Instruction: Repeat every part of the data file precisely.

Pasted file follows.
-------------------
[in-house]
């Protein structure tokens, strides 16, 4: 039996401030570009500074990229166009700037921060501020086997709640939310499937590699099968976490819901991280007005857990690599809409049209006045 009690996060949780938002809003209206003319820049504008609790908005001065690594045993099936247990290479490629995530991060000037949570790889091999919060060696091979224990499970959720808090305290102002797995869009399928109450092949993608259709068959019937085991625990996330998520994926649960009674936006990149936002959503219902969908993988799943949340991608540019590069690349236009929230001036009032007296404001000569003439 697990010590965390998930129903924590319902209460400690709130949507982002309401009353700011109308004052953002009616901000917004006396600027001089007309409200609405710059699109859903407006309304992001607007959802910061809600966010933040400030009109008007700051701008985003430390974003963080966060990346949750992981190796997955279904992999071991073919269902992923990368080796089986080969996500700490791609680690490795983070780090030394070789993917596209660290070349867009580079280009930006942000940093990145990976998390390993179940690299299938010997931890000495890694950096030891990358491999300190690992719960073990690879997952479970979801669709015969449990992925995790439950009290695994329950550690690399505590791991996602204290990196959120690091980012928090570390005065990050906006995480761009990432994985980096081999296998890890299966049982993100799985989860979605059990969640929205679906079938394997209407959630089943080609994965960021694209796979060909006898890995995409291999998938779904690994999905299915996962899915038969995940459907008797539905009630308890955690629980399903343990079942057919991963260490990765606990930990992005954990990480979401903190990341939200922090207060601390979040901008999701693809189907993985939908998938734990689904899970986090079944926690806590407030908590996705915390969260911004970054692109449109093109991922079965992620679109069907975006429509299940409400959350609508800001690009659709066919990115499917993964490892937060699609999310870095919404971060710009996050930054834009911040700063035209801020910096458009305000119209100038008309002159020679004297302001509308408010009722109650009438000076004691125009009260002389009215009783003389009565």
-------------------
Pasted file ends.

[in-house]
């Protein structure tokens, strides 16, 4: 039996401030570009500074990229166009700037921060501020086997709640939310499937590699099968976490819901991280007005857990690599809409049209006045 009690996060949780938002809003209206003319820049504008609790908005001065690594045993099936247990290479490629995530991060000037949570790889091999919060060696091979224990499970959720808090305290102002797995869009399928109450092949993608259709068959019937085991625990996330998520994926649960009674936006990149936002959503219902969908993988799943949340991608540019590069690349236009929230001036009032007296404001000569003439 697990010590965390998930129903924590319902209460400690709130949507982002309401009353700011109308004052953002009616901000917004006396600027001089007309409200609405710059699109859903407006309304992001607007959802910061809600966010933040400030009109008007700051701008985003430390974003963080966060990346949750992981190796997955279904992999071991073919269902992923990368080796089986080969996500700490791609680690490795983070780090030394070789993917596209660290070349867009580079280009930006942000940093990145990976998390390993179940690299299938010997931890000495890694950096030891990358491999300190690992719960073990690879997952479970979801669709015969449990992925995790439950009290695994329950550690690399505590791991996602204290990196959120690091980012928090570390005065990050906006995480761009990432994985980096081999296998890890299966049982993100799985989860979605059990969640929205679906079938394997209407959630089943080609994965960021694209796979060909006898890995995409291999998938779904690994999905299915996962899915038969995940459907008797539905009630308890955690629980399903343990079942057919991963260490990765606990930990992005954990990480979401903190990341939200922090207060601390979040901008999701693809189907993985939908998938734990689904899970986090079944926690806590407030908590996705915390969260911004970054692109449109093109991922079965992620679109069907975006429509299940409400959350609508800001690009659709066919990115499917993964490892937060699609999310870095919404971060710009996050930054834009911040700063035209801020910096458009305000119209100038008309002159020679004297302001509308408010009722109650009438000076004691125009009260002389009215009783003389009565």